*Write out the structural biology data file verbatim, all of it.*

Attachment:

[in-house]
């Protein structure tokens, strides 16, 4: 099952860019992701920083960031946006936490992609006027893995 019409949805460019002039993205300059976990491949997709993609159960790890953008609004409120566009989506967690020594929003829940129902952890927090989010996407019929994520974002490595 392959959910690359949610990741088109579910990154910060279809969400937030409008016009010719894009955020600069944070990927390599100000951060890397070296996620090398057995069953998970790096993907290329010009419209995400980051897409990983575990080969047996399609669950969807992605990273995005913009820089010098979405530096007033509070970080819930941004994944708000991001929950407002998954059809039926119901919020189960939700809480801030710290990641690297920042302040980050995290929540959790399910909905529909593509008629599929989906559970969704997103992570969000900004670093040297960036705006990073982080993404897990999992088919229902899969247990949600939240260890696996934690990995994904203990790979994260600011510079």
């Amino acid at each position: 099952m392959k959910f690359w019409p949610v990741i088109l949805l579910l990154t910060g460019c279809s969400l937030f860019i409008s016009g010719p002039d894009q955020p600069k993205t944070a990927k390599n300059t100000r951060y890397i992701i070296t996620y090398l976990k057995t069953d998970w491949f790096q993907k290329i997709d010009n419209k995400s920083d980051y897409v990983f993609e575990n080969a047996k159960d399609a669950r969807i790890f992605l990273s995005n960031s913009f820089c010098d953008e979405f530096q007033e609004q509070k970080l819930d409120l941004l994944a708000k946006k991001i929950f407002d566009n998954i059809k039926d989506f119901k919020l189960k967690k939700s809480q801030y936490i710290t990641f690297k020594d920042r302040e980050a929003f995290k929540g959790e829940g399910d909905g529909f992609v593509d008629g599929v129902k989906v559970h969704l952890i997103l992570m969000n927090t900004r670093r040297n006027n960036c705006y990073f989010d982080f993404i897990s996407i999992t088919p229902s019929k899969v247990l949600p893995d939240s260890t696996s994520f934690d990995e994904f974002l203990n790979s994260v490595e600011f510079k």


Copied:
[in-house]
């Protein structure tokens, strides 16, 4: 099952860019992701920083960031946006936490992609006027893995 019409949805460019002039993205300059976990491949997709993609159960790890953008609004409120566009989506967690020594929003829940129902952890927090989010996407019929994520974002490595 392959959910690359949610990741088109579910990154910060279809969400937030409008016009010719894009955020600069944070990927390599100000951060890397070296996620090398057995069953998970790096993907290329010009419209995400980051897409990983575990080969047996399609669950969807992605990273995005913009820089010098979405530096007033509070970080819930941004994944708000991001929950407002998954059809039926119901919020189960939700809480801030710290990641690297920042302040980050995290929540959790399910909905529909593509008629599929989906559970969704997103992570969000900004670093040297960036705006990073982080993404897990999992088919229902899969247990949600939240260890696996934690990995994904203990790979994260600011510079």
């Amino acid at each position: 099952m392959k959910f690359w019409p949610v990741i088109l949805l579910l990154t910060g460019c279809s969400l937030f860019i409008s016009g010719p002039d894009q955020p600069k993205t944070a990927k390599n300059t100000r951060y890397i992701i070296t996620y090398l976990k057995t069953d998970w491949f790096q993907k290329i997709d010009n419209k995400s920083d980051y897409v990983f993609e575990n080969a047996k159960d399609a669950r969807i790890f992605l990273s995005n960031s913009f820089c010098d953008e979405f530096q007033e609004q509070k970080l819930d409120l941004l994944a708000k946006k991001i929950f407002d566009n998954i059809k039926d989506f119901k919020l189960k967690k939700s809480q801030y936490i710290t990641f690297k020594d920042r302040e980050a929003f995290k929540g959790e829940g399910d909905g529909f992609v593509d008629g599929v129902k989906v559970h969704l952890i997103l992570m969000n927090t900004r670093r040297n006027n960036c705006y990073f989010d982080f993404i897990s996407i999992t088919p229902s019929k899969v247990l949600p893995d939240s260890t696996s994520f934690d990995e994904f974002l203990n790979s994260v490595e600011f510079k």